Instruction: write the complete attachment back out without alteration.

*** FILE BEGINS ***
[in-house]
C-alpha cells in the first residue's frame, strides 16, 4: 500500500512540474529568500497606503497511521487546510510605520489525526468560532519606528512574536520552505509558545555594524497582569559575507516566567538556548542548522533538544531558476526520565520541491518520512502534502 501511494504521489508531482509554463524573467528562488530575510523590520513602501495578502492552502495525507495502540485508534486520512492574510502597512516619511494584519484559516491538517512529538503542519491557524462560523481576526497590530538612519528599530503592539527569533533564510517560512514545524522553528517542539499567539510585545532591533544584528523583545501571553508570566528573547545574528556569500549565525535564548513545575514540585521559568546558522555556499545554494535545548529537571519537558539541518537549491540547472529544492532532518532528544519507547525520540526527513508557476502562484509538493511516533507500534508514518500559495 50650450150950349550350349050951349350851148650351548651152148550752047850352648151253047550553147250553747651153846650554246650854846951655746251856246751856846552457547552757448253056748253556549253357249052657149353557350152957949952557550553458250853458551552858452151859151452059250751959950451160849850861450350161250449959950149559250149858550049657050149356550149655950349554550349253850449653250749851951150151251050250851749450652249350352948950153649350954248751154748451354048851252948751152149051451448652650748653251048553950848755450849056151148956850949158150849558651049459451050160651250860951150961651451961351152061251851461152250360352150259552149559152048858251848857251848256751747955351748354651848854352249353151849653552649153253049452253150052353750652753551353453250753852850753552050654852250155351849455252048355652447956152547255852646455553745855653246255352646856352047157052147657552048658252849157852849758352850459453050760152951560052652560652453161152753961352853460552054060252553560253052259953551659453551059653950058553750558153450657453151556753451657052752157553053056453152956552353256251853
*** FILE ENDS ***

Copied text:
[in-house]
C-alpha cells in the first residue's frame, strides 16, 4: 500500500512540474529568500497606503497511521487546510510605520489525526468560532519606528512574536520552505509558545555594524497582569559575507516566567538556548542548522533538544531558476526520565520541491518520512502534502 501511494504521489508531482509554463524573467528562488530575510523590520513602501495578502492552502495525507495502540485508534486520512492574510502597512516619511494584519484559516491538517512529538503542519491557524462560523481576526497590530538612519528599530503592539527569533533564510517560512514545524522553528517542539499567539510585545532591533544584528523583545501571553508570566528573547545574528556569500549565525535564548513545575514540585521559568546558522555556499545554494535545548529537571519537558539541518537549491540547472529544492532532518532528544519507547525520540526527513508557476502562484509538493511516533507500534508514518500559495 50650450150950349550350349050951349350851148650351548651152148550752047850352648151253047550553147250553747651153846650554246650854846951655746251856246751856846552457547552757448253056748253556549253357249052657149353557350152957949952557550553458250853458551552858452151859151452059250751959950451160849850861450350161250449959950149559250149858550049657050149356550149655950349554550349253850449653250749851951150151251050250851749450652249350352948950153649350954248751154748451354048851252948751152149051451448652650748653251048553950848755450849056151148956850949158150849558651049459451050160651250860951150961651451961351152061251851461152250360352150259552149559152048858251848857251848256751747955351748354651848854352249353151849653552649153253049452253150052353750652753551353453250753852850753552050654852250155351849455252048355652447956152547255852646455553745855653246255352646856352047157052147657552048658252849157852849758352850459453050760152951560052652560652453161152753961352853460552054060252553560253052259953551659453551059653950058553750558153450657453151556753451657052752157553053056453152956552353256251853